“Don’t think of it as writing a 50,000 word novel, think of it as writing a 1,600 word scene… 30 times,” she half-jokingly offers.
I catch back up with Daniel Lamb in the middle of the month at Manuel’s Tavern—he says he’s coming along, but he’s had good days where he’s hit the suggested word count, and not-so-good days where he’s sat down to write and gotten 30 words.
Lamb says he’s working on being consistent with a busy schedule—he works and he’s in school—but he’s also positive about the writing he’s been able to do.
“That’s been a gift this exercise has done for me,” he explains from the other end of the booth there in Manuel’s. “I’ve been more intentional about my writing. And I’ve got a lot more vision for what I’m doing than I did when I started.”
And finding that focus can be invaluable for a first time—or a fifth-time novelist. Jackson Pearce says that she hears from a lot of people that say they want to write a book and so few people actually do it. That’s one of the reasons she likes NaNoWriMo.
“It takes that ‘one day’ aspect out of it,” she explains. “No, it’s today, it’s November 1st, it’s that day, that’s when we’re gonna do it.”
Laurel Snyder is fine with the motivational aspect of NaNoWriMo, but not without reservations.
“I think it’s awesome in terms of process and labor,” she says, “I think it’s dangerous in terms of goal.”
What she’s getting at is that even if you manage to hit 50,000 words, that doesn’t necessarily mean you’ve written a publishable book. But—especially for first-timers like Daniel—it can reveal, frankly, whether you can or want to do this kind of thing at all. And NaNoWriMo—with its community and pep talks and framework—can help get you started.
“…and then you have to shut them off,” says Snyder.
Basically, shut off Facebook and sit down and do the work.
The vernacular of NaNoWriMo is very much like that of a game. If you hit the 50,000 word count by November 30th, you have “won” at National Novel Writing Month.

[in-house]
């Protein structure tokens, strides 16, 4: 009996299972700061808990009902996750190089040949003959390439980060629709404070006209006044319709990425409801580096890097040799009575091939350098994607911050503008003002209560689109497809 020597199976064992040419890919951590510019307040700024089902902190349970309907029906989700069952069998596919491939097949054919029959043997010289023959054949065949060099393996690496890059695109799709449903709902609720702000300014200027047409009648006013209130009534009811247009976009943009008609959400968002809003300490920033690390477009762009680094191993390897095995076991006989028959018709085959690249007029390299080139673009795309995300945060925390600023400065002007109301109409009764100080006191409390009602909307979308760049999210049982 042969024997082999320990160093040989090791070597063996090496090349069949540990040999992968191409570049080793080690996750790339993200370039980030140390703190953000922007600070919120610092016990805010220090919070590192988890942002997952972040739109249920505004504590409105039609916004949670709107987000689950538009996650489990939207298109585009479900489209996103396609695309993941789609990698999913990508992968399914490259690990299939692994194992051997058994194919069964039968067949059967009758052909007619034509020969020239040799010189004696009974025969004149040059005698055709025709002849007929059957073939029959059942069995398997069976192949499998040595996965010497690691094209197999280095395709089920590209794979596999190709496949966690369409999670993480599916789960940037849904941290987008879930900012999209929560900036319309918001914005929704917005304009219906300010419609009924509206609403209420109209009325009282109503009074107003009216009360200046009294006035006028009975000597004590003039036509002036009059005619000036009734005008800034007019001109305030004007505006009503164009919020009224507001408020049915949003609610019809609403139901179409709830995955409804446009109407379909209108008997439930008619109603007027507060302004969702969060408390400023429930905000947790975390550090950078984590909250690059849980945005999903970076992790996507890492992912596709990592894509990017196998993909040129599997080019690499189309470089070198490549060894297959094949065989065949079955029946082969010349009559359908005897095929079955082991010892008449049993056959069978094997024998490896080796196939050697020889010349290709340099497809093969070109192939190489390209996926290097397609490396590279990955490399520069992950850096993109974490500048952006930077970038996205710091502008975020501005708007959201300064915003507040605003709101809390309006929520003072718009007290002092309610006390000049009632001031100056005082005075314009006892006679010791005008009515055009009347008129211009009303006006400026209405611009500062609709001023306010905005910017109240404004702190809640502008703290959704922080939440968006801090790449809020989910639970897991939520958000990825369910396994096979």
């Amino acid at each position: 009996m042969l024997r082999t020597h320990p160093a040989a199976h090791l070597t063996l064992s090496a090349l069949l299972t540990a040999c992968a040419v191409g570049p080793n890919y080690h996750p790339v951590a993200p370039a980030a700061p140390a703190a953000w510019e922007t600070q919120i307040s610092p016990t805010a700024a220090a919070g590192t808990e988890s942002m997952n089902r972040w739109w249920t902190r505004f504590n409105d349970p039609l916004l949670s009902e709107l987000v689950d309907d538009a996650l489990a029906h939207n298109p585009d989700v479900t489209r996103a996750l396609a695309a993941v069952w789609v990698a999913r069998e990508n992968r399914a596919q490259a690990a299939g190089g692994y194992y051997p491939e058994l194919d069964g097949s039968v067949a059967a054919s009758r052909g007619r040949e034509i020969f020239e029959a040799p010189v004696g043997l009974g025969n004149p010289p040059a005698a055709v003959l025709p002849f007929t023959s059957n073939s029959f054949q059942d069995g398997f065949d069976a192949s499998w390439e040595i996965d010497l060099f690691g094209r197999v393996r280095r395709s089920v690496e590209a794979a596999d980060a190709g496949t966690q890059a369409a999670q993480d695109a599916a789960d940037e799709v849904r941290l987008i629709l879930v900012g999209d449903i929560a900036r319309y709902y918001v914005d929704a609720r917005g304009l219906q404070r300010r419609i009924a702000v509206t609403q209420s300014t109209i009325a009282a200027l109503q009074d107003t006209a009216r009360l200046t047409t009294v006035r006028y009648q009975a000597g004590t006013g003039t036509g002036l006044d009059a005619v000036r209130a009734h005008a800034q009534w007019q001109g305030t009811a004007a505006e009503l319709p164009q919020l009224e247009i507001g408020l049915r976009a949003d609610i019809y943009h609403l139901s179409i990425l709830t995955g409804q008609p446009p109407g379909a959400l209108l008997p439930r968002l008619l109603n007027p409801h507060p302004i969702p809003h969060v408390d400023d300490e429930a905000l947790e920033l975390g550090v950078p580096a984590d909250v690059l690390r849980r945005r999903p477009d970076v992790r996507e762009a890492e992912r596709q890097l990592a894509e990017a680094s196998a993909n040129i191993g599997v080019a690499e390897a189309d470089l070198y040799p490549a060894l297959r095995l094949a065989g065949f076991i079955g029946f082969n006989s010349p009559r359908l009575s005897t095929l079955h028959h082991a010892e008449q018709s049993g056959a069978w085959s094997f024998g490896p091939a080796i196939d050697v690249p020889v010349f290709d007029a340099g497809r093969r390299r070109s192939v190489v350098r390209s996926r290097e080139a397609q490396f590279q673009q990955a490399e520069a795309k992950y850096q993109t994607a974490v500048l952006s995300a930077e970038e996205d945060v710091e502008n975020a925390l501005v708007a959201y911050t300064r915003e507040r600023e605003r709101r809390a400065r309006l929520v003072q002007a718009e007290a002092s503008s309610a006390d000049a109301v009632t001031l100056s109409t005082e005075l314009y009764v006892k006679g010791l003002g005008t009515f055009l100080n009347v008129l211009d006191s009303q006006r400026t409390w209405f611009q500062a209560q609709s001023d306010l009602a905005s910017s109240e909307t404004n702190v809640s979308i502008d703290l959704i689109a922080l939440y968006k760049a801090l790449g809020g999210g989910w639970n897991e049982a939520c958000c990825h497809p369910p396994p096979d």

Meeting up with Laurel and Daniel at the end of the month, both have fallen short.
“I have failed,” Laurel chuckles.
Snyder says she’s got 4 chapters. Daniel Lamb calculates that he’s completed about 30 per cent of the work. Which is more than either had on November 1st, and that’s at least a strong start. And again, Daniel had never attempted a novel before, so he’s come away from NaNoWriMo with more than pages, but a self-awareness about himself as a writer.
“I didn’t expect my ideas to be as scattered and random as they were,” he admits over coffee at Manuel’s. “A lot of what came out was litanies of things that happened and little chronologies and timelines…stuff that looks like framework and outline form and not as much dense, fleshed out writing. I had it in my mind that I was going to sit down and be awesome and y’know, have a novel to shop by the end of November, so there was definitely a naivety on my part that I didn’t even see about myself.”
Even for those who “won” NaNoWriMo, at the end of November the work is far from over—I recall Laurel telling me about how she rewrote her third novel at least four times. And that’s actually good news, because it means that, like Laurel and Daniel, if you didn’t finish your book, you can keep going. If anything, both writers seem invigorated.
“Now there’s some part of me that’s like ‘well now I have to prove to myself that I can crank out 1,000 words a day,’” Laurel tells me. “I failed the project of National Novel Writing Month. I haven’t failed my novel.”
With that spirit, there’s always tomorrow, and for National Novel Writing Month, there’s always next November.